Like all good theatre directors that make the most of their meager options, you choose the one with the most positive energy. That’s the only distinguishing factor since all 3 are equally credentialed. If this was Broadway, off-Broadway or even a LORT theatre she wouldn’t get a call back. But this is the dregs of summer stock, so you make the most of it, and she gets the part of Therapist. She’s thrilled, and you’re shamefully resigned.

It’s clear to you that you’re the jerk in this situation. No doubt. And the saddest part is that you don’t care. You’ve run out of patience with therapists that you have to manage. You should not have to be the one with the consistent wise mind time and time again.

But then you see that all out effort she’s putting forth, and you know she’s trying her best, and putting her best foot forward. But it is what it is, and a best fit it is not. You have to make the most of the situation. You’ve seen the gamut of DID therapists out there. This is the best of the lot. You are not going to find Idina or Sutton. This is it, so make the most of it.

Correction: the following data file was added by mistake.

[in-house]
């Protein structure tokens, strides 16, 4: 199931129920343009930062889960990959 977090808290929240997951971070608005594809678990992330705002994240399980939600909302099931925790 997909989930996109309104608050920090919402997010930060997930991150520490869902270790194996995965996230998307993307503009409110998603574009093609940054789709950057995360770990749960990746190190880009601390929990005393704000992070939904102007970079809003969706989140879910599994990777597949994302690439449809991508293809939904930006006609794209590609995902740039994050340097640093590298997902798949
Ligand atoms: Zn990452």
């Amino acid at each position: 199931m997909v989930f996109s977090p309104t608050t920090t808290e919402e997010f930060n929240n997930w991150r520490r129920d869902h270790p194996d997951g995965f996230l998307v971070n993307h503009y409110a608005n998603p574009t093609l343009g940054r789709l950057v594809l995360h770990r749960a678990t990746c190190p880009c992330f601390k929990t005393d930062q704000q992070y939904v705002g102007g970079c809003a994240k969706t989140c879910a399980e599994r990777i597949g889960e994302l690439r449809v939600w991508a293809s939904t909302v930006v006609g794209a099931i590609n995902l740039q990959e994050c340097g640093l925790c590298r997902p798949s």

the elusive hunt for a new therapist

Readers of this blog may not be surprised to learn that I am looking for a new therapist. There was the incident in January, and there have been other incidents since then that I’ve not written about. I am done, beyond fucking done. I know it might be useful to others to share the latest experience with Doc that led me to this decision, but it is too upsetting. To summarize, (my writing teacher would so object, we should never summarize, but I need to in this case) by Doc’s own admission there has been too much countertransference from him in my sessions. He’s apologized profusely, but he does this every single time. He apologizes profusely, and then it happens again! I’ve also noticed it happens on a 1-2 month interval.